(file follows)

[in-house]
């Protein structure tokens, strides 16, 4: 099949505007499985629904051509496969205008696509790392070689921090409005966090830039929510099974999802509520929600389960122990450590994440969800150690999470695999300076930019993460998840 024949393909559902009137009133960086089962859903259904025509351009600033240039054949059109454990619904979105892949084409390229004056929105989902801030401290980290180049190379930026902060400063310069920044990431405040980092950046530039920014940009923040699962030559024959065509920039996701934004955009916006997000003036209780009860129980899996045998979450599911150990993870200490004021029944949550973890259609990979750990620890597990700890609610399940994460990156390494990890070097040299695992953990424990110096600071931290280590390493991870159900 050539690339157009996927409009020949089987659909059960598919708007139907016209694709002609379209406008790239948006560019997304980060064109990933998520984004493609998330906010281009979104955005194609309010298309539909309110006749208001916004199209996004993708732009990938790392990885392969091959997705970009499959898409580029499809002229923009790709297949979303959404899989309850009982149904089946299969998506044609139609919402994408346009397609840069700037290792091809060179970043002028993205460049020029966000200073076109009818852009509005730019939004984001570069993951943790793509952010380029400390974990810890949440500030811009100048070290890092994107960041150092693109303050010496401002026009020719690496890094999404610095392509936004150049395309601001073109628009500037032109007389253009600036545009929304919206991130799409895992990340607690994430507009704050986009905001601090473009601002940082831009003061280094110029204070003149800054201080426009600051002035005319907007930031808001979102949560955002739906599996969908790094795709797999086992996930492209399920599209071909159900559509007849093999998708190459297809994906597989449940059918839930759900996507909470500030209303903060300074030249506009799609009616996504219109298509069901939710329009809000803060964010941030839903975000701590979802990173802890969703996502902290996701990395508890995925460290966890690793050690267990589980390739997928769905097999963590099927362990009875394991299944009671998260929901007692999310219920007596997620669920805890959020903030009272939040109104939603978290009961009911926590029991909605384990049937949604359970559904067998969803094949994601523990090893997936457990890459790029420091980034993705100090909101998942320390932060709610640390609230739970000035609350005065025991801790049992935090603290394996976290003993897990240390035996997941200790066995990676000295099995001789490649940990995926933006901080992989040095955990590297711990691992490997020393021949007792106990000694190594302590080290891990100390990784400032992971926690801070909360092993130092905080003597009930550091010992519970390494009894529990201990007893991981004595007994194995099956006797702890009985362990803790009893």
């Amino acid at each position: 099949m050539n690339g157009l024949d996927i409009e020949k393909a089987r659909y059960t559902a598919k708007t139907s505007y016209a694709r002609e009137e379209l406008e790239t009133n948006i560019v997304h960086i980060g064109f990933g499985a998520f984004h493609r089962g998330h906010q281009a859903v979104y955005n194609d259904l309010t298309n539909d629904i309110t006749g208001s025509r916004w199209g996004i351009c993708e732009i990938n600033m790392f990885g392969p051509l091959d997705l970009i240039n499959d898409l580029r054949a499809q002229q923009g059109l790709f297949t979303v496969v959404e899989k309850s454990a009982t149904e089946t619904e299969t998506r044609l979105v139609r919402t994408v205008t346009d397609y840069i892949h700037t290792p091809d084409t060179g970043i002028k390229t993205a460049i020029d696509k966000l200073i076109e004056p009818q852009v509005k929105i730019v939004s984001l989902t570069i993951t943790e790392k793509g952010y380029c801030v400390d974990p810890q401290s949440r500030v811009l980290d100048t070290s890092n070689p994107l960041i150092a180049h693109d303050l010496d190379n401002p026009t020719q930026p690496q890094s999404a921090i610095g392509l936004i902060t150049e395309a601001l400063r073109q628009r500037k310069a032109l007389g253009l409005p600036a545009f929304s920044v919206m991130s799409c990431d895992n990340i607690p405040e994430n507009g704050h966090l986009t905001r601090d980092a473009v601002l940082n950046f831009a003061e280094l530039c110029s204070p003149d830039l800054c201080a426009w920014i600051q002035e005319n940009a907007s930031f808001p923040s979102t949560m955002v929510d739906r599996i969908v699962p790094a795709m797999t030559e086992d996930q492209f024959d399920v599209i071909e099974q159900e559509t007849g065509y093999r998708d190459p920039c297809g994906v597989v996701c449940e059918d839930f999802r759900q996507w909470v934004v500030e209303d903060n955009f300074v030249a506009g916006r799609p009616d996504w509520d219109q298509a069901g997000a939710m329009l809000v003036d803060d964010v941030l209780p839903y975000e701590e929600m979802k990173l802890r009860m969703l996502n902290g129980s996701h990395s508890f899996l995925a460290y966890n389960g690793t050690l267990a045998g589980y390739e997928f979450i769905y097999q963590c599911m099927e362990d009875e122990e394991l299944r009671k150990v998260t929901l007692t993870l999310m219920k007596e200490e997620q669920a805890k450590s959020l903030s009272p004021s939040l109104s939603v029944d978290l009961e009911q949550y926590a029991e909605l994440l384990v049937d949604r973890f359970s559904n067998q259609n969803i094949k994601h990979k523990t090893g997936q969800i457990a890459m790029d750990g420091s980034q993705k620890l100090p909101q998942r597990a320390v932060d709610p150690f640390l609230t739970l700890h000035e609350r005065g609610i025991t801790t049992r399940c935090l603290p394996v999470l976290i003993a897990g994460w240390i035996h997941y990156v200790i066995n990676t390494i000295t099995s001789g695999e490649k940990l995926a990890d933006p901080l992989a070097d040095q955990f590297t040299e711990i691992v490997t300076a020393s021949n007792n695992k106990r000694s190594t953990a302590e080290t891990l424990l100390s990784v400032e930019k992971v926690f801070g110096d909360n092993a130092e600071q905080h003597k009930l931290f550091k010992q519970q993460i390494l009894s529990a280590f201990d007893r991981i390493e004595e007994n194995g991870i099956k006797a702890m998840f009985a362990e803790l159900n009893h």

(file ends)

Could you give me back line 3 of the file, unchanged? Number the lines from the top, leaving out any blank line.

């Amino acid at each position: 099949m050539n690339g157009l024949d996927i409009e020949k393909a089987r659909y059960t559902a598919k708007t139907s505007y016209a694709r002609e009137e379209l406008e790239t009133n948006i560019v997304h960086i980060g064109f990933g499985a998520f984004h493609r089962g998330h906010q281009a859903v979104y955005n194609d259904l309010t298309n539909d629904i309110t006749g208001s025509r916004w199209g996004i351009c993708e732009i990938n600033m790392f990885g392969p051509l091959d997705l970009i240039n499959d898409l580029r054949a499809q002229q923009g059109l790709f297949t979303v496969v959404e899989k309850s454990a009982t149904e089946t619904e299969t998506r044609l979105v139609r919402t994408v205008t346009d397609y840069i892949h700037t290792p091809d084409t060179g970043i002028k390229t993205a460049i020029d696509k966000l200073i076109e004056p009818q852009v509005k929105i730019v939004s984001l989902t570069i993951t943790e790392k793509g952010y380029c801030v400390d974990p810890q401290s949440r500030v811009l980290d100048t070290s890092n070689p994107l960041i150092a180049h693109d303050l010496d190379n401002p026009t020719q930026p690496q890094s999404a921090i610095g392509l936004i902060t150049e395309a601001l400063r073109q628009r500037k310069a032109l007389g253009l409005p600036a545009f929304s920044v919206m991130s799409c990431d895992n990340i607690p405040e994430n507009g704050h966090l986009t905001r601090d980092a473009v601002l940082n950046f831009a003061e280094l530039c110029s204070p003149d830039l800054c201080a426009w920014i600051q002035e005319n940009a907007s930031f808001p923040s979102t949560m955002v929510d739906r599996i969908v699962p790094a795709m797999t030559e086992d996930q492209f024959d399920v599209i071909e099974q159900e559509t007849g065509y093999r998708d190459p920039c297809g994906v597989v996701c449940e059918d839930f999802r759900q996507w909470v934004v500030e209303d903060n955009f300074v030249a506009g916006r799609p009616d996504w509520d219109q298509a069901g997000a939710m329009l809000v003036d803060d964010v941030l209780p839903y975000e701590e929600m979802k990173l802890r009860m969703l996502n902290g129980s996701h990395s508890f899996l995925a460290y966890n389960g690793t050690l267990a045998g589980y390739e997928f979450i769905y097999q963590c599911m099927e362990d009875e122990e394991l299944r009671k150990v998260t929901l007692t993870l999310m219920k007596e200490e997620q669920a805890k450590s959020l903030s009272p004021s939040l109104s939603v029944d978290l009961e009911q949550y926590a029991e909605l994440l384990v049937d949604r973890f359970s559904n067998q259609n969803i094949k994601h990979k523990t090893g997936q969800i457990a890459m790029d750990g420091s980034q993705k620890l100090p909101q998942r597990a320390v932060d709610p150690f640390l609230t739970l700890h000035e609350r005065g609610i025991t801790t049992r399940c935090l603290p394996v999470l976290i003993a897990g994460w240390i035996h997941y990156v200790i066995n990676t390494i000295t099995s001789g695999e490649k940990l995926a990890d933006p901080l992989a070097d040095q955990f590297t040299e711990i691992v490997t300076a020393s021949n007792n695992k106990r000694s190594t953990a302590e080290t891990l424990l100390s990784v400032e930019k992971v926690f801070g110096d909360n092993a130092e600071q905080h003597k009930l931290f550091k010992q519970q993460i390494l009894s529990a280590f201990d007893r991981i390493e004595e007994n194995g991870i099956k006797a702890m998840f009985a362990e803790l159900n009893h």